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Washington DC & Baltimore

Bait and Switch at I Ricchi?


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Restaurants & Bars Washington DC & Baltimore

Bait and Switch at I Ricchi?

cuisnatrix | | Jan 16, 2008 04:43 AM

My friends and I just had a terrible experience at I Ricchi.

We came in for Restaurant week, and when we sat down, the waiter never gave us menus, but just started in saying that we were going to get certain courses. It was pitched to us as antipasti, appetizers, and choice of entrees. Given that it's restaurant week, we assumed that this was the restaurant week special. We were never given the option to look at a menu, order a la carte, or told that the restaurant week menu was more limited. The person who had organized the dinner had told the host on more than one occasion that we were coming for restaurant week, but that wasn't noted anywhere, and the staff plead ignorance to the request. In addition, there weren't wines on the menu at less than $100 a bottle. Sadly, the bill came to $240 per person.

The Waiter told us that it was the standard practice at the restauraunt. I have been a number of times before, and I have never not been offered a menu. Our friend who organized the meal said that when she called they asked if it was a special occasion, she said, "yes, it's restaurant week". When we sat down at the table our waiter asked who the hostess was, and when our organizer identified herself, he told her that they wanted to impress our group so that we would come back again.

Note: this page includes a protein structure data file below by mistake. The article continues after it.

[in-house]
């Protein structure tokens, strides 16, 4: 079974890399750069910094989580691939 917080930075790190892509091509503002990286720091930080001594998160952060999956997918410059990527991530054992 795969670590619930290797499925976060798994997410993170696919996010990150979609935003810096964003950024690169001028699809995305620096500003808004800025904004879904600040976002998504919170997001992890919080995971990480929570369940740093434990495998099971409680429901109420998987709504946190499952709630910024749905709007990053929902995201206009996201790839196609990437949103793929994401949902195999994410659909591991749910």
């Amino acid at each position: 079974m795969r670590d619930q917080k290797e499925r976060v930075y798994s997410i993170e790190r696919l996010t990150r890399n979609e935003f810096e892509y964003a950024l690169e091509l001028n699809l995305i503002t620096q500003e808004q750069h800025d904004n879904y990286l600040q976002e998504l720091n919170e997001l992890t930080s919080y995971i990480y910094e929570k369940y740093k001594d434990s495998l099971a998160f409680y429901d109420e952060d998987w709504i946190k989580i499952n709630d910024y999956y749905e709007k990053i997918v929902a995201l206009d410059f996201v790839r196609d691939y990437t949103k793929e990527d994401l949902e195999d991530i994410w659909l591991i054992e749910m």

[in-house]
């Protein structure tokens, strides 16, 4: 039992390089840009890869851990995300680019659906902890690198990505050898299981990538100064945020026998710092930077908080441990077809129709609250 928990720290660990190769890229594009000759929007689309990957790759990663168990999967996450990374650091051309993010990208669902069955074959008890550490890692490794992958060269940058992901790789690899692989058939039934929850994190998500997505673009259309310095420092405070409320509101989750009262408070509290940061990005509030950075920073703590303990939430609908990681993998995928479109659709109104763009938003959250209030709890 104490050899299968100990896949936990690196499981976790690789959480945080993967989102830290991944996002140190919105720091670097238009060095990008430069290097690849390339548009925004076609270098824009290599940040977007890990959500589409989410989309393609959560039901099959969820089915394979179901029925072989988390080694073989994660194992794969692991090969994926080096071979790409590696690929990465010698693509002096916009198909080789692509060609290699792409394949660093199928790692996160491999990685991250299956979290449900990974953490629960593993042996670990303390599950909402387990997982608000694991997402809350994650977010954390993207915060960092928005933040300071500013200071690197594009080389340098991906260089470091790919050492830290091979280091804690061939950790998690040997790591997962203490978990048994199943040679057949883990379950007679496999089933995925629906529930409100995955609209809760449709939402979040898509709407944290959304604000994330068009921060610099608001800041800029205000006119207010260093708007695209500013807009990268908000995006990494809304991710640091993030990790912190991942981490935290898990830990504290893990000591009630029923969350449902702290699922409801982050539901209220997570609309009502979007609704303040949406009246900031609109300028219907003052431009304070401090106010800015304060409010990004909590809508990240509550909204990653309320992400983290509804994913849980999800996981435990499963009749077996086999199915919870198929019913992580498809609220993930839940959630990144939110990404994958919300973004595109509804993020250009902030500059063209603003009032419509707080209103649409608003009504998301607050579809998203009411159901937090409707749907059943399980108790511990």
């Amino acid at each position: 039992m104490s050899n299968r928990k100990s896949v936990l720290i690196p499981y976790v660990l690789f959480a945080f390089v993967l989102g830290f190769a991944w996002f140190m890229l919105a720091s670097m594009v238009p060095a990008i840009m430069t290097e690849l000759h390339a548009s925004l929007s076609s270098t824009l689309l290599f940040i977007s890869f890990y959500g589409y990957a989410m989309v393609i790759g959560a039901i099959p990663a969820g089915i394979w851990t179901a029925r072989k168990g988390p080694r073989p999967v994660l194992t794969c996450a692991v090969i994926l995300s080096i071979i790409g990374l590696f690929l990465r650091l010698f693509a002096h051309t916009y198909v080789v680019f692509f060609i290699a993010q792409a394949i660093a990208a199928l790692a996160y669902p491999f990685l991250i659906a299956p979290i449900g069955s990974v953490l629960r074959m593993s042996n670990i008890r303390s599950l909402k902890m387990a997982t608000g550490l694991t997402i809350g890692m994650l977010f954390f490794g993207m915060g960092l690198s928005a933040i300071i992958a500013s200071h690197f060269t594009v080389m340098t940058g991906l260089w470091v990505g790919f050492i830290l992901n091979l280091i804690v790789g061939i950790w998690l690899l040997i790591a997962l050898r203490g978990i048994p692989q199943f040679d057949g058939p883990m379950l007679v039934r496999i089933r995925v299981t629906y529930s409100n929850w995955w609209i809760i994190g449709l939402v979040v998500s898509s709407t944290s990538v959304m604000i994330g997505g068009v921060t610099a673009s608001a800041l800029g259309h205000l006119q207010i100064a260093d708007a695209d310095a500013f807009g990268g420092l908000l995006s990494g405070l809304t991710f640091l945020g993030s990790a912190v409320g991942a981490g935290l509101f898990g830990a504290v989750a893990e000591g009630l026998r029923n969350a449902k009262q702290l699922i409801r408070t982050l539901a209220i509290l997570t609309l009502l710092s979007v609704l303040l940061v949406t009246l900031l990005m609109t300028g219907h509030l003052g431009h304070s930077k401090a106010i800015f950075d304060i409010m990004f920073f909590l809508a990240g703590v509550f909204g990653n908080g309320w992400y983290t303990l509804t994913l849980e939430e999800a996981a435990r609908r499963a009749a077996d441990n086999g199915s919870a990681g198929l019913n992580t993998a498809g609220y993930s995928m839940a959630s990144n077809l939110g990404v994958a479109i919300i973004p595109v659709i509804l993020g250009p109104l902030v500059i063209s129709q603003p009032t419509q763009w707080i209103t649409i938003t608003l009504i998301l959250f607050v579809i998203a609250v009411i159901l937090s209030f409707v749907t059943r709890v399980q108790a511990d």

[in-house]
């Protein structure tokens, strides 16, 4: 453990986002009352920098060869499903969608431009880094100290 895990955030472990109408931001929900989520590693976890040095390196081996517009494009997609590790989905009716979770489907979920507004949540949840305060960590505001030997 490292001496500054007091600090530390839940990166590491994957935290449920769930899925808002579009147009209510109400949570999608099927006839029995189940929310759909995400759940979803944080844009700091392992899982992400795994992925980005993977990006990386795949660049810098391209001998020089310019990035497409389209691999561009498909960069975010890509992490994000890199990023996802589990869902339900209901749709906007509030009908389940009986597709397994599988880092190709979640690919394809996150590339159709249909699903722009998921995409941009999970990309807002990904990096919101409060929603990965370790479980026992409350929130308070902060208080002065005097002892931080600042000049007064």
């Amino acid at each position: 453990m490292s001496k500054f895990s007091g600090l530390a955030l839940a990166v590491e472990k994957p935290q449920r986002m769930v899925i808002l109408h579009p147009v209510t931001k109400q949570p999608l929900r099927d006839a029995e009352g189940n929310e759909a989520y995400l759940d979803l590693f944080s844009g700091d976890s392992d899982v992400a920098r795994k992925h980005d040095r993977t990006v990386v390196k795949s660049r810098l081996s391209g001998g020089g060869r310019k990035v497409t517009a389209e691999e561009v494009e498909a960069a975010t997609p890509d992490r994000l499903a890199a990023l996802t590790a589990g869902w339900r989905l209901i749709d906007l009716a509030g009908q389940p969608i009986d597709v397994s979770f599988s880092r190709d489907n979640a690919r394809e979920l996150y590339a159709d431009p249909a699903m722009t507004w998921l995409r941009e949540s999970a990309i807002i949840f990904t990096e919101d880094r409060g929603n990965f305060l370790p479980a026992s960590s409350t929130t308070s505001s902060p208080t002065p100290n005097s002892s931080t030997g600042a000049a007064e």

While we would have been willing to pay more than restaurant week prices, the deceptiveness of the pricing was outrageous. We knew that we would pay more than the restaurant week prices for the wine, and for a party of ten spent more than $600 on wine. The first two courses alone were more than $35 per person, and the main courses turned out to be between $30 and $40 per person, though we didn't know that when we ordered. They brought us vin santo, which we were lead to believe was a gift from the restaurant, but in fact they charged us over $10 a glass for.

I have never spent so much on a meal -- not at Citronelle, not at Elizabeth Daniel or Fifth Floor in San Francisco. And there is no question that the food in no way worth the price. While an enjoyable meal, and competently executed, it wasn't innovative, nor was it amazing. I've had better meals at dozens of restaurants around Washington, and at a quarter of the price.

When we objected to the way the meal had been communicated to us, and complained to the management, they made no attempt at accommodation. Our server was informative, pleasant, and was the only person willing to make amends for the situation.

Is this kind of bait and switch standard at I Ricchi now?

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